Pederson is the 24th or 25th man on the World Series roster. He wasn't on the NLDS roster, and was only added to the NLCS roster so he could play center field with Taylor sliding over to shortstop to cover for the injured Corey Seager. The last guy on the roster taking the opposing ace deep is peak "baseball is weird."

The home run was the second postseason homer of Pederson's career. They've both come off brand names:

Not too shabby. Hide your aces when Pederson is at the plate with the Dodgers down 1-0, I guess.

History repeated itself

In Game 1 on Tuesday, the Dodgers took the lead because Taylor worked a two-out walk in the sixth inning, and the next batter hit a go-ahead two-run home run. Justin Turner did the honors in Game 2.

History repeated itself in Game 2. Verlander was in control the entire game -- Pederson's home run was the first hit he allowed on the night -- then he walked Taylor with two outs in the sixth, and the next batter homered. This time it was Seager. To the action footage:

Think Seager knew it was gone off the bat? Love his react. It's the World Series and you just hit a huge home run against Justin Verlander! It's okay to show some emotion.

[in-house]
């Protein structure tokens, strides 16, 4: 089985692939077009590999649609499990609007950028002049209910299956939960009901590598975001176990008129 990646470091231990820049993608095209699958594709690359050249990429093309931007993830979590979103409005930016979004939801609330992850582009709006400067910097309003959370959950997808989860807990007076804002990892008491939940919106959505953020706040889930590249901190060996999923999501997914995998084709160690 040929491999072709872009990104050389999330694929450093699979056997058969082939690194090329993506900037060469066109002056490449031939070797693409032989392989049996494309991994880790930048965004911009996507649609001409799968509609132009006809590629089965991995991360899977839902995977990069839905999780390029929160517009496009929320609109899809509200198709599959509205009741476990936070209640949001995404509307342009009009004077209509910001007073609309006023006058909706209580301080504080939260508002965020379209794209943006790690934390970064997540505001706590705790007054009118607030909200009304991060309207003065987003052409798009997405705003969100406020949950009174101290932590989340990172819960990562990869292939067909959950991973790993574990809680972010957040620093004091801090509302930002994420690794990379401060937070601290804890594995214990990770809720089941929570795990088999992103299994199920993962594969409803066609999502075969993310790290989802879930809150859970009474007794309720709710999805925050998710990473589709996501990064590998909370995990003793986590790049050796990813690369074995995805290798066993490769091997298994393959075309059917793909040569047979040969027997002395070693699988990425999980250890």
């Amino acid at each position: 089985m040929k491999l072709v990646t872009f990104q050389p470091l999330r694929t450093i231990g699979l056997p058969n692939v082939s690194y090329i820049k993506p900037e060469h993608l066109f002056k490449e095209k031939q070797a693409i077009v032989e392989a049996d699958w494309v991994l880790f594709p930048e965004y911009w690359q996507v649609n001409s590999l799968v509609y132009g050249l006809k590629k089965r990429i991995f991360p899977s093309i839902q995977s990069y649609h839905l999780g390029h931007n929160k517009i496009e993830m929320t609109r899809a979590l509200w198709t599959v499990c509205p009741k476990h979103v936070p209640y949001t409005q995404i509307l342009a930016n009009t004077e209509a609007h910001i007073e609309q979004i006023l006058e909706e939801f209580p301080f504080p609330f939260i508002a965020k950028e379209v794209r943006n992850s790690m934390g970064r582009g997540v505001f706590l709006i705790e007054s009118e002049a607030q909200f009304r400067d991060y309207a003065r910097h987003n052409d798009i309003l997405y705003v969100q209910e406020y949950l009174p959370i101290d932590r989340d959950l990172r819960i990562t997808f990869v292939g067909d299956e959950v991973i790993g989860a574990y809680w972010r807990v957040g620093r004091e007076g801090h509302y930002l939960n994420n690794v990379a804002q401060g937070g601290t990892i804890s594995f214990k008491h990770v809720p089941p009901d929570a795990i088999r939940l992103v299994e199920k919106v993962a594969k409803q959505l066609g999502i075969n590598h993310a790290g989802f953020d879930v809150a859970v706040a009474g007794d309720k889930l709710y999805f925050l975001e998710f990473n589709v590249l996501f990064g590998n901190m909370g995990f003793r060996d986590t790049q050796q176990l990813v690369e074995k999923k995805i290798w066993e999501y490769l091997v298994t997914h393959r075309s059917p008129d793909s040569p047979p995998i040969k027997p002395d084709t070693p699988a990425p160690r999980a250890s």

The Dodgers finally caved

I wouldn't necessarily say Rich Hill labored in Game 2, though he wasn't particularly sharp, and his outing ended after only four innings and 70 pitches. Dodgers manager Dave Roberts is pretty strict about not letting Hill go through the lineup a third time in close games.

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With Hill going only four innings, Roberts had to turn the game over to his bullpen a little earlier than I think he would've liked, but you've got to do what you've got to do. The bullpen has been close to automatic all postseason anyway.

This time, the bullpen gave up it. A Bregman double and a Carlos Correa single brought the Astros to within 3-2 in the eighth inning, then, in the ninth, Marwin Gonzalez swatted a game-tying home run off Kenley Jansen. Well then. Check it out:

Gonzalez's homer was the only the tenth game-tying homer in the ninth inning of a World Series game in baseball history. Here's the list:

Brandon Morrow allowed the double to Bregman while Jansen, who was attempted to get a six-out save, allowed the Correa single and the Gonzalez homer. The Los Angeles bullpen was riding a 28-inning shutout streak going into that eighth inning.

Altuve & Correa gave the Astros a lead